If you’re looking for simple ways to save energy at home, your refrigerator is a good place to start. That’s because your fridge is one of your home’s single biggest electricity users (other members of this club include your air conditioner and your water heater.) But with a few simple steps you can make your current refrigerator more efficient — and when it’s time to buy a new fridge, these resources can help you make a smart choice.
Fine Tune your Refrigerator
What can you do to make your current fridge greener? A good place to start is with this list from the American Council for an Energy Efficient Economy (ACEEE), and there’s a similar list of tips from Energy Star.
Here are a few of the strategies these resources suggest:
- Adjust the thermostat of the refrigerator to between 36 to 38 degrees Fahrenheit, and make sure the freezer is set between zero to 5 degrees.
- Minimize frost buildup by defrosting regularly.
- Keep your refrigerator in a cool location — ideally it’s not in direct sunlight or right next to your stove.
- Make sure the seals on the door are airtight by checking to see whether the door can hold a dollar bill when it’s closed. If not, it may be time to replace the seals or the refrigerator.
- Keep the door shut as much as you can! For example, know what you want before you open it, and keep your leftovers in labeled containers so they don’t take as long to find.
You may have heard that you can save energy by cleaning your refrigerator’s condenser coils. While that seems like a common sense way to keep your refrigerator running more efficiently, there’s a surprisingly heated debate about this online, with some sources saying this is an energy myth. On the other hand, there are probably at least small energy savings from cleaning the coils — check out this Home Energy article to read more about one program that tried to measure the savings. In any case, cleaning your refrigerator coils can’t hurt.
Choosing a New Refrigerator
If you have an older refrigerator, upgrading to a newer model can save money in the long term through reductions in your electric bills. Energy Star has a refrigerator retirement calculator that can help do the math. Remember that if you do decide to buy a new refrigerator, you won’t save any energy if you simply move the old one out into the garage as a second refrigerator. One green alternative is to recycle the old fridge.
When you’re shopping for a new refrigerator, look for energy efficient models. A good place to start is by checking for the Energy Star label and — good news! — this standard was recently updated to require higher levels of efficiency. You can get a complete list of all refrigerators with an Energy Star label here.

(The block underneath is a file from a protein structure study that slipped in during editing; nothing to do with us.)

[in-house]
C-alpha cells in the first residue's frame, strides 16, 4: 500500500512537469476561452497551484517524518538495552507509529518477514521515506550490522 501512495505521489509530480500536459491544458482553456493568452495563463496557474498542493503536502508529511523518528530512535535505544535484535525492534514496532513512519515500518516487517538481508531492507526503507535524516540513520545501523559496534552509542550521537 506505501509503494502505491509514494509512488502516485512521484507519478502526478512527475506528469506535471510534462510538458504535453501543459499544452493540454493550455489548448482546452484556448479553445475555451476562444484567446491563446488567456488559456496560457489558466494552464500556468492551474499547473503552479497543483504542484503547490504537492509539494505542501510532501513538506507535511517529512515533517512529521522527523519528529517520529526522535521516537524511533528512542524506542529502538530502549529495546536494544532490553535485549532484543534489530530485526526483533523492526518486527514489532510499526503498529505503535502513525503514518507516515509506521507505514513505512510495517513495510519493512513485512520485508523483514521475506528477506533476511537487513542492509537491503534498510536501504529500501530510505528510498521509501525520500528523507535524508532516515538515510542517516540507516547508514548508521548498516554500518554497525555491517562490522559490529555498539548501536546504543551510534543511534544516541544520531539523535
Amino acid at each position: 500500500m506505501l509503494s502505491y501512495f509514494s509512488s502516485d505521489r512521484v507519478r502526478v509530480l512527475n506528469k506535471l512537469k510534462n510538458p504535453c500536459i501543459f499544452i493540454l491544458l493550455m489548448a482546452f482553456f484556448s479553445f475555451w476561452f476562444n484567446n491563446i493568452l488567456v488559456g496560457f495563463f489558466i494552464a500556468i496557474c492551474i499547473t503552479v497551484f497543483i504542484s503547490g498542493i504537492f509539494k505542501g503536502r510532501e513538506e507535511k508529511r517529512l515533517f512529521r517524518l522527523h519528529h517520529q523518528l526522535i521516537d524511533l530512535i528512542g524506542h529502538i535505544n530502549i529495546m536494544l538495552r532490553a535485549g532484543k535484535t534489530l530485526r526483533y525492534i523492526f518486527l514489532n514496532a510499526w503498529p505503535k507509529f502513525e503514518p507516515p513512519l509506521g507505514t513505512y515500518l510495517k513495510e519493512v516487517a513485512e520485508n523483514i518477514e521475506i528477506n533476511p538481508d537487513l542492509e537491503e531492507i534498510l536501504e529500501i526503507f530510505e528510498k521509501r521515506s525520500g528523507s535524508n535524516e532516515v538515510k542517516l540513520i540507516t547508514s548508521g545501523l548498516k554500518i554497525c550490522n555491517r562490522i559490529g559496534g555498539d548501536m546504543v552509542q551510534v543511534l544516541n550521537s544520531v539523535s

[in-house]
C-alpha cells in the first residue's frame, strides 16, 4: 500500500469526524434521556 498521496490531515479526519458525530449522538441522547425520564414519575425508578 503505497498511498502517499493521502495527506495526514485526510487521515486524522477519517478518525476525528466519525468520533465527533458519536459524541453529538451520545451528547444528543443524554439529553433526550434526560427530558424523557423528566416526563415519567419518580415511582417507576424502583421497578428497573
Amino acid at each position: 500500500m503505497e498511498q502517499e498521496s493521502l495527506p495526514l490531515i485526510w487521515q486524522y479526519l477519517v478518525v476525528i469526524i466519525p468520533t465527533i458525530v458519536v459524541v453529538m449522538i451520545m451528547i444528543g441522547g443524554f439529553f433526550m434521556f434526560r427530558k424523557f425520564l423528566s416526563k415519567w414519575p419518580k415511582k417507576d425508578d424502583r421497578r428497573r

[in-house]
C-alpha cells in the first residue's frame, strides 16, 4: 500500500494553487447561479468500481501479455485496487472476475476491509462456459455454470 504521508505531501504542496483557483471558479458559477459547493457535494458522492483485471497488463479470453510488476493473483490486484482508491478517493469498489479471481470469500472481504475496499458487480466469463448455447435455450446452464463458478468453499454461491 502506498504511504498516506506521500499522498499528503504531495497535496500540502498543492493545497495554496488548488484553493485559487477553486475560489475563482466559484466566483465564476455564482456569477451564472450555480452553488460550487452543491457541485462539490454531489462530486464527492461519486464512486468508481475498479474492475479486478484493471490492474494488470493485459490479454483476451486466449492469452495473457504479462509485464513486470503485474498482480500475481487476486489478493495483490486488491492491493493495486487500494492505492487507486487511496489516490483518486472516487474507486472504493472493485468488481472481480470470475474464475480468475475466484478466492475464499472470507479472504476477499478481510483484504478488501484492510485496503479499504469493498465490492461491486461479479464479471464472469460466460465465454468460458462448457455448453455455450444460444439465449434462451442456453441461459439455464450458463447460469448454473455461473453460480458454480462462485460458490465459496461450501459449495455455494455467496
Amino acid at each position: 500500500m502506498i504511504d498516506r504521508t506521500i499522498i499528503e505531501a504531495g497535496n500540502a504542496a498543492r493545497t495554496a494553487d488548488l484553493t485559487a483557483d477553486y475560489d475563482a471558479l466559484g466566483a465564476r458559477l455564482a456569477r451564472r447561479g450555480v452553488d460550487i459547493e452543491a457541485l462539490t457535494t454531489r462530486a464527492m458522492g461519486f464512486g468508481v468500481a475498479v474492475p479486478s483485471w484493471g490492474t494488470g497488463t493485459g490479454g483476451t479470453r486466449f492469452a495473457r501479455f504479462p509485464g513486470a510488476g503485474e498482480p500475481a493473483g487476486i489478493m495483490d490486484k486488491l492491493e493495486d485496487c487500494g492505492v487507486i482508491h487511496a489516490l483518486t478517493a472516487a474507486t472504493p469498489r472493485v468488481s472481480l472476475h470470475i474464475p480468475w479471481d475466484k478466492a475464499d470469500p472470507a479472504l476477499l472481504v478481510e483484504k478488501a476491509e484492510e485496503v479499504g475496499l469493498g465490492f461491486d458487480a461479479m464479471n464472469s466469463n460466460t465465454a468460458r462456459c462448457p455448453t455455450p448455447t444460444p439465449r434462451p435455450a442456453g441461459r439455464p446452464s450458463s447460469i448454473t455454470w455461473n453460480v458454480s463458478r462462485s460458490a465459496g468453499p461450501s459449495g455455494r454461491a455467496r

If your fridge is relatively new and energy efficient enough, but needs basic maintenance, read Repair a Broken Refrigerator from The Family Handyman magazine. It can help you reduce fridge noise, fix a broken ice maker, and more.
Radical Energy Reduction
For most homes, the steps above will produce the energy savings you’re looking for. But for some people that’s not quite enough. In particular, homes that are powered by renewable energy generally need to consume as little energy as possible. (It’s usually much cheaper to cut your electricity use than to upgrade to a larger solar or wind system.) If you’re looking for serious electricity savings, here are a few options to consider:
- Choose a very efficient refrigerator, even if it has a higher price tag. One popular choice for solar- or wind- powered homes is a SunFrost model. Another option for off-the-grid homes is to use gas-powered refrigerators rather than electric, such as these CrystalCold propane refrigerators.
- Go the DIY route to create a greener fridge. Solar DIY enthusiast Gary Reysa has links to a number of related projects on his Web site BuilditSolar.com. (Scroll down to see the refrigerators.) One of these links is an intriguing project for converting a chest freezer into a highly efficient refrigerator. Find the full article here.
- Scrap the refrigerator entirely. It sounds difficult, but some Mother Earth News readers have done it. You can read about some of those experiences here and here. There’s also a nice essay about living without a refrigerator on the Path to Freedom Web site.
Have you tried any of these tips? Gone shopping for an energy-efficient refrigerator? Lived without a fridge for an extended period of time? Share your experiences by posting a comment below.
Megan E. Phelps is a freelance writer based in Kansas. She enjoys reading and writing about all things related to sustainable living including homesteading skills, green building and renewable energy. You can find her on Google+.